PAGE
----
Members of the Asian Art Council who have convened to address these questions in panel and roundtable form include: Arjun Appadurai, Senior Advisor for Global Initiatives at the New School, New York; Homi K. Bhabha, Anne F. Rothenberg Professor of English and American Literature, Harvard University, Cambridge, Massachusetts; Vishakha N. Desai, President, Asia Society, New York; Layla S. Diba, Independent Curator of Islamic Art, New York; David Elliott, Director, Istanbul Museum of Modern Art; Fan Di'an, Director, National Art Museum of China (NAMOC), Beijing; Doug Hall, author, academic, and former director, Queensland Art Museum; Yuko Hasegawa, Chief Curator, Museum of Contemporary Art, Tokyo; Hou Hanru, independent curator and writer, Director of Exhibitions and Public Programs, Chair of Exhibition and Museum Studies, San Francisco Art Institute; David Joselit, Chair, Department of the History of Art, Yale University, New Haven, Connecticut; Geeta Kapur, critic and curator, New Delhi; Victoria Lu, Director, Moon River Museum of Contemporary Art, Beijing, and Creative Director, Shanghai eARTS Festival, Shanghai; Pan Gongkai, President, Central Academy of Fine Arts, Beijing; Apinan Poshyananda, Director-General of the Office of Contemporary Art and Culture at the Ministry of Culture, Thailand, Chair and Acting Director of the Office of Knowledge Management and Development under the Prime Minster’s Office, Thailand; Shahzia Sikander, artist, New York; Andrew Solomon, writer and cultural critic, New York; Wang Hui, Intellectual Historian, Tsinghua University, Beijing; Xu Bing, Artist, New York. Three members who are unable to attend the inaugural meeting are RaYoung Hong, Deputy Director, Leeum Samsung Museum of Art, Seoul; Hongnam Kim, Director, National Museum of Korea; and Uli Sigg, collector, Switzerland.
The Solomon R. Guggenheim Foundation and Asia
Over the past decade, the Guggenheim’s engagement with Asia has included a wide range of special exhibitions, traveling exhibitions, and programs. In 1994, the Guggenheim presented Japanese Art After 1945: Scream Against the Sky, the pioneering exhibition organized by Alexandra Munroe, at its SoHo branch. In 1998, the Guggenheim presented three landmark exhibitions at its New York and Bilbao museums that encompassed Chinese art: China: 5,000 Years – Innovation and Transformation in the Arts; Dawn: Early Chinese Cinema; and A Century in Crisis: Modernity and Tradition in the Art of Twentieth-Century China. The Guggenheim has organized exhibitions from its permanent collections that have traveled extensively throughout Asia, including venues in Tokyo, Singapore, Seoul, and Shanghai. The Guggenheim has also exhibited works by several important contemporary Asian artists, among them the Korean-born Nam June Paik, whose retrospective The Worlds of Nam June Paik was presented at the Guggenheim in 2000; Hiroshi Sugimoto, the Japanese conceptual photographer, subject of a major commission for the Deutsche Guggenheim in Berlin and subject of a solo exhibition at the Guggenheim Museum SoHo in 2001. Since the inception in 1996 of the biennial Hugo Boss Prize, which is administered by the Guggenheim Foundation, the award finalists have included three Chinese artists: Cai Guo-Qiang (1996), Huang Yong Ping (1998), and Yang Fudong (2004); two Japanese artists: Yasumasa Morimura (1996) and Hachiya Kazuhiko (2002); two South Korean artists: Lee Bul (1998) and Koo Jeong-a (2002); as well as the 2004 winner, Thai artist Rirkrit Tiravanija (2004). In 2006, Alexandra Munroe was appointed the Guggenheim’s first Senior Curator of Asian Art. She is planning, with co-curator Thomas Krens, a major retrospective devoted to contemporary Chinese artist Cai Guo-Qiang, presented at the Guggenheim from February 22 through May 28, 2008.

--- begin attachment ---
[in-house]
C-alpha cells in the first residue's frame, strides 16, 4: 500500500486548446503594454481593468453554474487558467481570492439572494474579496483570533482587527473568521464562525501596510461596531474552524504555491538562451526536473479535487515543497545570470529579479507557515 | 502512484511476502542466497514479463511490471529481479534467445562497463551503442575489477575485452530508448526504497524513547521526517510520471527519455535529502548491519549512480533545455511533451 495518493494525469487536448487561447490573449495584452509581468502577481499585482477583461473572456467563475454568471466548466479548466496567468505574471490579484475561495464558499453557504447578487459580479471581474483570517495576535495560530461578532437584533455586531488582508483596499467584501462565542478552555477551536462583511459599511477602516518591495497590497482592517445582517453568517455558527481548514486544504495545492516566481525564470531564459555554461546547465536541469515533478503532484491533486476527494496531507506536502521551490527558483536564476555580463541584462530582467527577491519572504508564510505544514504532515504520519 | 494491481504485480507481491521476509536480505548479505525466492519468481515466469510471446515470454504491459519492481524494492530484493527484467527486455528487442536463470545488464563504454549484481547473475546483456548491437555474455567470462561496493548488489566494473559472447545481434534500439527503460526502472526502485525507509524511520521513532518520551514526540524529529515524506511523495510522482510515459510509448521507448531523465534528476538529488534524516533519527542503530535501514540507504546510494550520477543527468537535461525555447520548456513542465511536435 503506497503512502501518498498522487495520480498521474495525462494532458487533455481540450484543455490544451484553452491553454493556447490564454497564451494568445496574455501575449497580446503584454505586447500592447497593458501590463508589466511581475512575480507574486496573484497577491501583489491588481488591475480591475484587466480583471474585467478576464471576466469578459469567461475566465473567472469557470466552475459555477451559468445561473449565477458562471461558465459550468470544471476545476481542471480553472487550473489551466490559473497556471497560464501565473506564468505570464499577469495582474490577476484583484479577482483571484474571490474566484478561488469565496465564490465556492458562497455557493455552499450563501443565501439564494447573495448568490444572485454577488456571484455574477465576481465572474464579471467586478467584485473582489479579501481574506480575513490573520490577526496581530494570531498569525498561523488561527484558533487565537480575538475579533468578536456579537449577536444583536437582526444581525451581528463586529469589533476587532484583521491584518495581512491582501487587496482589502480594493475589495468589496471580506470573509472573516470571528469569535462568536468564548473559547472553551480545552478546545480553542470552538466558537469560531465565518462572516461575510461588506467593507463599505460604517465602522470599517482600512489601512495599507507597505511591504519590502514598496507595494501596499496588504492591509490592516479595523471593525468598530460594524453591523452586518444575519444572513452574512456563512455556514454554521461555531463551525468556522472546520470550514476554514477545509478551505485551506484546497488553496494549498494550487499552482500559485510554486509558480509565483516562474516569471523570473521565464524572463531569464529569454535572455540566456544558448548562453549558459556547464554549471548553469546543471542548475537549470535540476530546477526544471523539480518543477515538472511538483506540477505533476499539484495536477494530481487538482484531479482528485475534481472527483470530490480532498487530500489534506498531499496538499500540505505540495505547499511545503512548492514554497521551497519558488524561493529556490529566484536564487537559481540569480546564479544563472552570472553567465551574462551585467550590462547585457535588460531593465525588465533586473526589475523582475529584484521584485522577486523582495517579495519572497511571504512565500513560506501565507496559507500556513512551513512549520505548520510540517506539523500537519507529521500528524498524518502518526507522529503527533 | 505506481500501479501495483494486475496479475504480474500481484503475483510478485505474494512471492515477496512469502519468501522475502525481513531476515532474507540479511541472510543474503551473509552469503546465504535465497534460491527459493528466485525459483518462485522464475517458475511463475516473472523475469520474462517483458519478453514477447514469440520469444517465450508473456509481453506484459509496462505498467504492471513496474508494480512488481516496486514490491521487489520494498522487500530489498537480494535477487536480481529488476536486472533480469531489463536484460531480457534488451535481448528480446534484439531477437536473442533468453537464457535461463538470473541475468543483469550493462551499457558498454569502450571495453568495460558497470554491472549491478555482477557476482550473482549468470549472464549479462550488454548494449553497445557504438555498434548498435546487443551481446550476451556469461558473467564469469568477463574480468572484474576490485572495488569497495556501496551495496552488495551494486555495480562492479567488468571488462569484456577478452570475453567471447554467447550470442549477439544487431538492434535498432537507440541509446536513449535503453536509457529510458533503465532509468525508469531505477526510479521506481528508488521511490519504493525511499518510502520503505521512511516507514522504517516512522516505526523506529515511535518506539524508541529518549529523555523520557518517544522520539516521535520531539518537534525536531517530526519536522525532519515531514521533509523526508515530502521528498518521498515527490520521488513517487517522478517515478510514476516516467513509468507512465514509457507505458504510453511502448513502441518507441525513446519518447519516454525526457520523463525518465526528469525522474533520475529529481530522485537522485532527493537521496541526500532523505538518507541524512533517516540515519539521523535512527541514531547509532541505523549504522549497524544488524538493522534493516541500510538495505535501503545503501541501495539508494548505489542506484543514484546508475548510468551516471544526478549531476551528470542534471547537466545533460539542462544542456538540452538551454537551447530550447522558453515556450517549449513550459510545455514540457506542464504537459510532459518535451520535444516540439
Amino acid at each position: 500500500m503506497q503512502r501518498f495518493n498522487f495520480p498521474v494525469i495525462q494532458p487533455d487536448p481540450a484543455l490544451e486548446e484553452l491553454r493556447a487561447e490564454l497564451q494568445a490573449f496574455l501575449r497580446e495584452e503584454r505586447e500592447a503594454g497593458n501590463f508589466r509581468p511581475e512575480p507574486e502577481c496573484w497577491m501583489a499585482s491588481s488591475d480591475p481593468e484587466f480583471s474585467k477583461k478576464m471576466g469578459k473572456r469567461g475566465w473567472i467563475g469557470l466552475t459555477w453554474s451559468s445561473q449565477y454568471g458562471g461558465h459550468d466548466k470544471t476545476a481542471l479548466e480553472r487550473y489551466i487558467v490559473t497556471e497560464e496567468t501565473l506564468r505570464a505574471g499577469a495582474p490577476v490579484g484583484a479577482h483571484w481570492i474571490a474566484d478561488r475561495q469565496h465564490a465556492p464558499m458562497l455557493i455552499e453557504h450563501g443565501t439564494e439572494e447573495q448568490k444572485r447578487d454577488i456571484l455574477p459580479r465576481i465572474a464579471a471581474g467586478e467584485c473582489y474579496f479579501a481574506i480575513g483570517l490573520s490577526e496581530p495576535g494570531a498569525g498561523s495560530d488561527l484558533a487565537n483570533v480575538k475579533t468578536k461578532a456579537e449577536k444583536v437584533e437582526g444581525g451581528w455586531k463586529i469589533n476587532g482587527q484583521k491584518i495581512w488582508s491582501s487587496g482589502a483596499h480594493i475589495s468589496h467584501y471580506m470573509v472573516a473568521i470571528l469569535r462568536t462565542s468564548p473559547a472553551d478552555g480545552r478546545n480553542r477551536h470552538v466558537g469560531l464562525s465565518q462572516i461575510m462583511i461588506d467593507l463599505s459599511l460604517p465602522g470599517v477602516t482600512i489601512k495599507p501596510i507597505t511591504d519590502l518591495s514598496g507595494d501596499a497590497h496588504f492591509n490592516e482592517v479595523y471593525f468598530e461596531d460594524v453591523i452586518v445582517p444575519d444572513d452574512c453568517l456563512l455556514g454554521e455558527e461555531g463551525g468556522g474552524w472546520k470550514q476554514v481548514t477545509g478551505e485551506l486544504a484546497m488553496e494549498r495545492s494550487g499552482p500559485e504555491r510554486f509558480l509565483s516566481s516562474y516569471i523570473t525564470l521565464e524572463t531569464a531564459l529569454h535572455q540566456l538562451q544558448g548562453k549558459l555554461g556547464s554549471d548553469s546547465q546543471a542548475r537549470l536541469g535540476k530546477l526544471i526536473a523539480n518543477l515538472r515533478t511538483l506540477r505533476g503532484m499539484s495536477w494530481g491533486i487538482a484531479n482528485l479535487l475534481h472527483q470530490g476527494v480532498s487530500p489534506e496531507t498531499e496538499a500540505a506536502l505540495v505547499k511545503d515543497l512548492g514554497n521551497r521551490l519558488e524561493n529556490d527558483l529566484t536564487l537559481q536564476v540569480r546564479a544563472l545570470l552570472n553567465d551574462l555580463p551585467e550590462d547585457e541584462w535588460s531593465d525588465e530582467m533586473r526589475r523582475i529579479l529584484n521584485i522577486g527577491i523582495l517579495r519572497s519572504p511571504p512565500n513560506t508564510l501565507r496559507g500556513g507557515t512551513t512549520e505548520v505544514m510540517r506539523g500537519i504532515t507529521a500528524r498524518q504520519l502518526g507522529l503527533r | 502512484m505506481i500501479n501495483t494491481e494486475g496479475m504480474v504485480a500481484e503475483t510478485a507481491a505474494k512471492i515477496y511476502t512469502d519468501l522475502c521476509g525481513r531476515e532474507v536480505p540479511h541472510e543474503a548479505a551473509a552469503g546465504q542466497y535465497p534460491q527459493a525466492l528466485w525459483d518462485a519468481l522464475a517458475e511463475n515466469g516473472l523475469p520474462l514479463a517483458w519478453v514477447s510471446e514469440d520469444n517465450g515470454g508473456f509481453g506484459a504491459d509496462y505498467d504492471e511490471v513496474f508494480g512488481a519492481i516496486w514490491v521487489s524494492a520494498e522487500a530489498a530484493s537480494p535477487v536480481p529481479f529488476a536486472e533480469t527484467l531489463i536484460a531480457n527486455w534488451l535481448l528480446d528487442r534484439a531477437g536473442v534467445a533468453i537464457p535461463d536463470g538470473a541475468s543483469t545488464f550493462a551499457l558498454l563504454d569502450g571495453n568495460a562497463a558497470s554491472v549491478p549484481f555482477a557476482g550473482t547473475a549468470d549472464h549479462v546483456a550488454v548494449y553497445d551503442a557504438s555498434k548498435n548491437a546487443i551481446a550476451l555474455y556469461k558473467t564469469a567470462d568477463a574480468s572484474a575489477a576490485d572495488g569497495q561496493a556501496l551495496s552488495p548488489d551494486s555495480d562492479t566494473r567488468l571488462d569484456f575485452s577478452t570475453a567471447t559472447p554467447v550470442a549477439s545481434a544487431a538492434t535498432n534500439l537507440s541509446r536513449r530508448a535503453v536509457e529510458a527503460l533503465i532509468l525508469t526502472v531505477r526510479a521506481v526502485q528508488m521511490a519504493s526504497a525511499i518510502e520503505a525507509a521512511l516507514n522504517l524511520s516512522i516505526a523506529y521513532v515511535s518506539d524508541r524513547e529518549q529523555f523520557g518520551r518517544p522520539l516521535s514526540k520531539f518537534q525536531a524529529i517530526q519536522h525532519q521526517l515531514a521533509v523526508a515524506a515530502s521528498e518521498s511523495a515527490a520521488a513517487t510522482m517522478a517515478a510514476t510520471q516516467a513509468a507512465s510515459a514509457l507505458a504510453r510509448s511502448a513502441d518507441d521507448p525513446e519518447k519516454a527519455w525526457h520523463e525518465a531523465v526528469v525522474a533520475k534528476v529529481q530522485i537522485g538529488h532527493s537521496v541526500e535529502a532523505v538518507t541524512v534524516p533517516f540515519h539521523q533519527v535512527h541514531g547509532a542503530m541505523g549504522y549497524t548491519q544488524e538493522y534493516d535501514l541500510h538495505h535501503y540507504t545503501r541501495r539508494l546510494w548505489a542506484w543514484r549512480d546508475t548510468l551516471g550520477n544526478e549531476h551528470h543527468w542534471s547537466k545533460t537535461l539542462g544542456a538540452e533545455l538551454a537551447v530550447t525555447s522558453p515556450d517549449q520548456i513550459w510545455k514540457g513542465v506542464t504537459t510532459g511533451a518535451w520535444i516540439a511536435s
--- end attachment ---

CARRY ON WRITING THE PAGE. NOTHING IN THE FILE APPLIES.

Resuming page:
The establishment of the Asian Art Council furthers the Guggenheim Museum’s commitment to foster a sophisticated critical methodology for the study of modern and contemporary Asian art. This work will serve the museum’s immediate exhibition and collection programs in this area, but more importantly, it can and should stimulate thoughtful exchange among the international Asian art community at large. The council meetings are designed to explore these complexities, not to resolve them, but rather to clarify some radical new logics of art criticism, art history and curatorial practice.
September 21, 2007